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'L. humboldtii' (Species or Wild Lily)
Native to the Sierra Nevada range of central California, this dry land lily can be found in lightly shaded areas of open pine woodland margins at high elevations. A tall species, often reaching 6 feet, it produces highly variable Turk's Cap flowers about the size of a baseball. It is not uncommon to find a colony of 100 or more stems, all with flowers differing from their neighbors.
The orange-brown flowers are covered with quite large, purple-red spots. Probably the most famous colony of Lilium humboldtii is growing in a town cemetery. A difficult lily to cultivate, it will challenge even the most patient gardener. "Cemetery" photo courtesy of Orrel Ballantyne.
Photo inset #1 is of a single stem, standing alone in the same cemetery as photographed by Orrel Ballantyne.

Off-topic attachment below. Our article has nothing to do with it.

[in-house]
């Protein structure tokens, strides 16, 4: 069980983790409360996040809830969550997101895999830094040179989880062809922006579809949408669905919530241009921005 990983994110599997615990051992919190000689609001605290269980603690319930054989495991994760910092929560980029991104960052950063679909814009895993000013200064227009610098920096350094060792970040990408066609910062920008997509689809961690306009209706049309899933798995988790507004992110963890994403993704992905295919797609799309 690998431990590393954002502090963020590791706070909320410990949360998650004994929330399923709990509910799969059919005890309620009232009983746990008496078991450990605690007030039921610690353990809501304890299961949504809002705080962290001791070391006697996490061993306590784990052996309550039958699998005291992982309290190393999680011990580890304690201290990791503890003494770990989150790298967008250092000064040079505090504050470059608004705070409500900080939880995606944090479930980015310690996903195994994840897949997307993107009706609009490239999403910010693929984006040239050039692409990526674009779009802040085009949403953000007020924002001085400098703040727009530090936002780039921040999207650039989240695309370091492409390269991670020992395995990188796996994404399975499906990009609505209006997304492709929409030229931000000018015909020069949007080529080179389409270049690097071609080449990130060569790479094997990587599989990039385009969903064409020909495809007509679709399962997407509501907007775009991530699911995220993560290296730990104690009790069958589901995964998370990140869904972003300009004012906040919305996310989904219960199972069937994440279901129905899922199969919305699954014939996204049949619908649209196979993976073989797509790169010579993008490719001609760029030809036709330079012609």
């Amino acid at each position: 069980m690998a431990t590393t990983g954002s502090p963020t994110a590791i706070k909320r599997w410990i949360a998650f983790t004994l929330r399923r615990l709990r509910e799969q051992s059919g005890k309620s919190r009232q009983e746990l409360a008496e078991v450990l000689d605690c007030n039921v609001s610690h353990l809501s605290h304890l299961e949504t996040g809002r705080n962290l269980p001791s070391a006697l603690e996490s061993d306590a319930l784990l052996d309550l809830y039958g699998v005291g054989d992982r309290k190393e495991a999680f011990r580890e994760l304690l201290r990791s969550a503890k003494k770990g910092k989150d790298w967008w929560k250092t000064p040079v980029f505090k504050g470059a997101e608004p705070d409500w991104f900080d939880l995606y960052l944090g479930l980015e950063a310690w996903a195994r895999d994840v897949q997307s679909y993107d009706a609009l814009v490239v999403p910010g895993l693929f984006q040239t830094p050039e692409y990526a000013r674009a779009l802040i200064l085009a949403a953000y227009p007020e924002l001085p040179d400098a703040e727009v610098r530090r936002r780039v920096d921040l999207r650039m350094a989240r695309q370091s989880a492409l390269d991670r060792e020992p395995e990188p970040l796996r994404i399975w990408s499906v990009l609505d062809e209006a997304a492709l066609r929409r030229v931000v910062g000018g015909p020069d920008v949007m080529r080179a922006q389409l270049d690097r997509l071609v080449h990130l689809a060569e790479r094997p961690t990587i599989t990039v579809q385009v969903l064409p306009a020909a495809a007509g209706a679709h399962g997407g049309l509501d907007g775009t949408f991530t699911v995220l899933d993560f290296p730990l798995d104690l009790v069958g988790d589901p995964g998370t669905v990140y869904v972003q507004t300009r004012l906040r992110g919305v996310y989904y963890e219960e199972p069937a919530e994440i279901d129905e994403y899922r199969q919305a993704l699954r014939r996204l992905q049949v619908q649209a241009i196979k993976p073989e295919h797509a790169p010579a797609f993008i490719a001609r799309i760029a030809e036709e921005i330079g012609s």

Photo insert #2 is the hybrid 'Sacajawea' a hybrid of (L. humboldtii var. ocellatum x L. pardalinum). Bred by Dr. David Griffiths at the old USDA breeding facilities near Bellingham, Washington where the Bellis Fair Mall now is located, it was released in 1933. Flowered and photographed by Edgar Kline, this photo was provided by Bill and Mary Hoffman.
Photo insert #3 is 'Star of Oregon' (L. humboldtii x L. pardalinum) also from the work of Dr. David Griffiths and is shown here as flowered by Edgar Kline. Also from the Bill and Mary Hoffman collection.
Wild Lily bulbs making up the genus Lilium belong to the family Liliaceae comprising of approximately 200 genera made up of approximately 2,000 lily species. There are in the neighborhood of 110 to 120 Lilium species depending on whose classification you reference. For the full article, click Knowledge Base